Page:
Island unsuitable

Nevertheless, the main question is, once again, why the islands have been chosen by the investors. In a conversation with professor of geography and geology, Simon Mitchell, at UWI, the unsuitability of the locale was raised. Now, I know very little about rocks, seabed, and channels. However, I am willing to bet that the minister with responsibility for the environment, being a lawyer, knows just more than zilch about his portfolio, and on the subject of maritime trade can probably tell us about cruise ships, seamen and beaches, but he has no expertise on the Goat Islands.

Given the excellent record he has as the minister who implemented the toll road development, and the restrictive terms with which we bent over to kiss the French, there is basis for us to 'tikya'.

Similarly, the chairman of the Urban Development Corporation is a veteran attorney who has an impeccable record as a litigant and knows a good lie when he recognises such mendacity. Somebody is lying to the Jamaican people as to the real intention behind the targeting of the island.

Mitchell suggests that there is much too much shallow water surrounding the Goat Islands and the deep waters are so narrow, unless the pilots and captains are super skilled, they could easily run aground or brush off the coral on the banks and reefs. To make the waters passable, it might take dredging of the sea floor to depths as low as three storeys. Imagine all that sand and other gooey stuff, as well as the millions of crabs, lobsters, conch and other marine life being displaced.

Forking up the sea floor will not only darken the sea and kill off the aquatic creatures, it will make folks who fish suddenly lose a livelihood. The project could remove parrot fish. Thus the creature upon whose faeces we depend to distribute the sand it creates by grinding coral while the fisherfolk try to catch them would disappear. So would the beaches. We might not like lizards, but I am sure that Jamaicans love fish.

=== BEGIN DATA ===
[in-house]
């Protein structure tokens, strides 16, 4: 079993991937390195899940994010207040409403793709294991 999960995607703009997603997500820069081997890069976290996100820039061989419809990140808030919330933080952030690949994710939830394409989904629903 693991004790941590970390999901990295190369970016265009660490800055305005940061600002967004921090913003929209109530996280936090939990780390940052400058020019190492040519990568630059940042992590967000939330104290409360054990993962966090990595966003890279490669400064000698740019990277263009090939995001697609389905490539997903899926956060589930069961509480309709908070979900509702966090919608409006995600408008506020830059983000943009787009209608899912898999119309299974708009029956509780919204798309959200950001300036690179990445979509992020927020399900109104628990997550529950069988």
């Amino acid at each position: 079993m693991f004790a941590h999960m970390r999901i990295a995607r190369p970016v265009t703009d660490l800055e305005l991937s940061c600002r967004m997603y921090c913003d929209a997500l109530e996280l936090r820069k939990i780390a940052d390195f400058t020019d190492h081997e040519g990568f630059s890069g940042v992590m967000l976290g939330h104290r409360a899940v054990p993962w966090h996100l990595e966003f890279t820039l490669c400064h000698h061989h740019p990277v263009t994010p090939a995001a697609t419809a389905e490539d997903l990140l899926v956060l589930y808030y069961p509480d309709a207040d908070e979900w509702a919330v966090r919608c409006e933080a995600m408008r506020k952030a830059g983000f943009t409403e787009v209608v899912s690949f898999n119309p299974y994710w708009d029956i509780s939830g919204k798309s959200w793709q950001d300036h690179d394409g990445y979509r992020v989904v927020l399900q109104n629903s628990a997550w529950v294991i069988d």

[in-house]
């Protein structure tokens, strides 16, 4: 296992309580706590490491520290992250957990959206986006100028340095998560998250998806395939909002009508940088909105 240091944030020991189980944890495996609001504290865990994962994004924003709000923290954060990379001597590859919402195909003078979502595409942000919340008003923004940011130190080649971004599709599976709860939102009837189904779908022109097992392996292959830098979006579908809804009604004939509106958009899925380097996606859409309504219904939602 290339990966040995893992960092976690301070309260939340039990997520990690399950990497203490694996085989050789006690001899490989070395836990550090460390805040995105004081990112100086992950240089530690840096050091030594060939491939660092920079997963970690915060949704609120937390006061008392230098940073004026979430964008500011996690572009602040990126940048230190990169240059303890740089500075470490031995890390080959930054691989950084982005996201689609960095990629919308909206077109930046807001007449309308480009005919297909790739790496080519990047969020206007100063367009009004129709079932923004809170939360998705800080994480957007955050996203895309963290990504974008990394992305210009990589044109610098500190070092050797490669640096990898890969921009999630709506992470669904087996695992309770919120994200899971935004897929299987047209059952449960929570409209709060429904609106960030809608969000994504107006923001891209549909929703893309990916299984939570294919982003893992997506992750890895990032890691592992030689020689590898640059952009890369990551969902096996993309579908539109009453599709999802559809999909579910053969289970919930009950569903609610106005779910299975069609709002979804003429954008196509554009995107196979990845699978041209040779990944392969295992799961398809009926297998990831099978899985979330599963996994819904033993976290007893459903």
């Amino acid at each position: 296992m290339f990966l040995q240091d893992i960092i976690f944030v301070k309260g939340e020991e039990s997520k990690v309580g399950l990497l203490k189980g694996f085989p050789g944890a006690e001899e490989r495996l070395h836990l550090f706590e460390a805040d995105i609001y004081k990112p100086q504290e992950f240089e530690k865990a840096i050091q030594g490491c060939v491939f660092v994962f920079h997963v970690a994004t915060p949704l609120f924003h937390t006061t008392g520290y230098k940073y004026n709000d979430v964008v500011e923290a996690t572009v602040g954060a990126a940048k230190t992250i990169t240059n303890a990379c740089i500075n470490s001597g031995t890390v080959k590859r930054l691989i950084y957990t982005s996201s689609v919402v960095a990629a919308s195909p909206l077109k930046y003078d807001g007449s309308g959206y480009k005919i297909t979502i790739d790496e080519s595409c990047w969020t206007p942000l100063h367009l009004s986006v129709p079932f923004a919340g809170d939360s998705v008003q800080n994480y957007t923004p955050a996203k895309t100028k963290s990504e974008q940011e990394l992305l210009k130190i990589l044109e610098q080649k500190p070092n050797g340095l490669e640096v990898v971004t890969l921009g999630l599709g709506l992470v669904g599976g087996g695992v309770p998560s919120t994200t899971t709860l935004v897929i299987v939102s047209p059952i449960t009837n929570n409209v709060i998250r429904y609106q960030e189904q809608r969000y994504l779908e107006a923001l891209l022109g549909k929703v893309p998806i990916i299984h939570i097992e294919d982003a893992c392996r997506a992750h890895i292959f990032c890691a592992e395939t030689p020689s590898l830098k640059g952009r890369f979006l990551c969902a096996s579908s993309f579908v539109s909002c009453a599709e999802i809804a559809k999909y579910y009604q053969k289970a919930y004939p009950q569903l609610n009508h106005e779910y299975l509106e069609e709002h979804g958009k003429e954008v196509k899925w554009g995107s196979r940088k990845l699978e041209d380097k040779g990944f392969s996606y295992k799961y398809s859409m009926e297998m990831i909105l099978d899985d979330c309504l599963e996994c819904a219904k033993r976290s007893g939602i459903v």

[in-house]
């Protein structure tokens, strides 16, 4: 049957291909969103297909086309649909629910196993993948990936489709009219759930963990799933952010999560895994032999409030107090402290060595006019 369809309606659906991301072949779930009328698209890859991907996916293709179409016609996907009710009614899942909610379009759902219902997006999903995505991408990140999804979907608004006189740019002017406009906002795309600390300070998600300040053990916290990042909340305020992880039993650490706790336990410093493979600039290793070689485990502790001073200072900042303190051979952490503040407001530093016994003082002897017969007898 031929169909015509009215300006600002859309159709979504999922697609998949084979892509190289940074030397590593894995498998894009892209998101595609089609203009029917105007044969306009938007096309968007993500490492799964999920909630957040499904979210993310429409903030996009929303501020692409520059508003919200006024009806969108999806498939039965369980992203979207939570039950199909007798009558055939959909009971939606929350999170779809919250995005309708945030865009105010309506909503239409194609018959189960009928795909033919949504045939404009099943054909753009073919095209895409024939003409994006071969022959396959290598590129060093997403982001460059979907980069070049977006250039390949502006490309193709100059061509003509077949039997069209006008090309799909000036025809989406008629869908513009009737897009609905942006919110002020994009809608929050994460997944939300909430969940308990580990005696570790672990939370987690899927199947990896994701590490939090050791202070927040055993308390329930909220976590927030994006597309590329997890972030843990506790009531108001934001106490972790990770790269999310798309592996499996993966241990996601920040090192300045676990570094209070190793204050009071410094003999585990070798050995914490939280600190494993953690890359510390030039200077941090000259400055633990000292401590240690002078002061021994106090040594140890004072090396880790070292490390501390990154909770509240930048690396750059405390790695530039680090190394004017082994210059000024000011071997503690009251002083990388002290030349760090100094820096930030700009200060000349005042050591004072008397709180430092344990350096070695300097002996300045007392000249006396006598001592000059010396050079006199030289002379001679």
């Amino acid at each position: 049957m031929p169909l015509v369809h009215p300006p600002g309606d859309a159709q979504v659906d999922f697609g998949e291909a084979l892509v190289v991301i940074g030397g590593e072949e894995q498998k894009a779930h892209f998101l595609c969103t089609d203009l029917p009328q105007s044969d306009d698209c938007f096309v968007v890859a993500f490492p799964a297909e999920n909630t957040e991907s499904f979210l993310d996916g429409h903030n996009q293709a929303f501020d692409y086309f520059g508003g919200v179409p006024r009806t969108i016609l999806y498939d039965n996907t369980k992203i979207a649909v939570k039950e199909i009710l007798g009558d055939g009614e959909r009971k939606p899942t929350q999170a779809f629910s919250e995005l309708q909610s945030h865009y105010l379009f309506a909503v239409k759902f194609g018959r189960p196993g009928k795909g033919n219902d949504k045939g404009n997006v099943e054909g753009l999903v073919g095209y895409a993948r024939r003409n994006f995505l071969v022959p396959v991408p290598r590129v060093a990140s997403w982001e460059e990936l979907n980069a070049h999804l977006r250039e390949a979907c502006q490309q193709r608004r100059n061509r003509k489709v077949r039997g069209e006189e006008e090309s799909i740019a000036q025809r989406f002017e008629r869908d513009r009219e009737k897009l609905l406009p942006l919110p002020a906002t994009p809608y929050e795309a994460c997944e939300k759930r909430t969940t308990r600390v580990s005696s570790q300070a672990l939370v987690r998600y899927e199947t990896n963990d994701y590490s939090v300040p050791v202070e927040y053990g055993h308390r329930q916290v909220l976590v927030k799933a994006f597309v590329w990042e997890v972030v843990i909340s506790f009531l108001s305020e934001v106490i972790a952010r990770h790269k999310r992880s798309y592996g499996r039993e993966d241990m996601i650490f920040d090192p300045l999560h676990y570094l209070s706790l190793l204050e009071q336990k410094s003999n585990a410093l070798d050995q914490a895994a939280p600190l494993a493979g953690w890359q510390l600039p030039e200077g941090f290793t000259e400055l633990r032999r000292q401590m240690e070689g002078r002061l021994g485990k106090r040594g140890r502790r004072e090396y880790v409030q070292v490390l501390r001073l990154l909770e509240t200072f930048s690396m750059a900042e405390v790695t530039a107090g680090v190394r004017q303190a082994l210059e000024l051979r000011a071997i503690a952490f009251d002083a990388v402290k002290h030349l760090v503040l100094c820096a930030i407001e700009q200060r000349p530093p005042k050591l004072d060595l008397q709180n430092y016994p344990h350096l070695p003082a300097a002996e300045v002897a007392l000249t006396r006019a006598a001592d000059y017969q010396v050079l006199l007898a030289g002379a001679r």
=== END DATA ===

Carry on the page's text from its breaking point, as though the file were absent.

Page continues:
Goat Islands are a no-go, and according to Mitchell, it is also much more prone to earthquakes, which might make the controversy now seem like a mild tremor. Of course, a logistics hub, located on an island out at sea, in an earthquake belt, seems like somebody's brilliant idea. Indeed, it might be as good an idea as a stadium built by - guess who? - the Chinese, in Trelawny, the sprinting epicentre, but one which cannot accommodate a well-needed 400-metre track.

Of course, the Chinese have done their own technical analysis and are ready to roll out at least US$1.5 billion. But China has a horrible environmental record at home. Why should we believe that they will have a more favourable approach to our little green rock?

A better option

For the professors, if the policymakers are really interested in making a hub, as we are led to believe, and not that we are trying to give the island to the foreigners for some other purpose, they can go to 'Rogerland'. Believe it or not, going west is, according to the geological expert, a better idea. The Georges Plain has large expanses of flat land, are closer to the route from the Panama Canal, and will do less damage to thebiodiversity. Most important, it would have an impact on the employment situation in the west.

Nevertheless, in as much as we see the logistics hub as being capable of generating mega-employment, let us remember the first ore we allowed foreigners to mine. Poor government vigilance made us give up bauxite with little more than a kiss and we got much less than we could have. For all the negative environmental impact, bauxite gave us limited employment and few forward and backward links.

If we destroy the islands for the hub, will we truly get what we expect, or will we simply have to take, keep and put up with a lot of ships?

Dr Orville Taylor is senior lecturer in sociology at the UWI and a radio talk-show host. Email feedback to columns@gleanerjm.com and tayloronblackline@hotmail.com.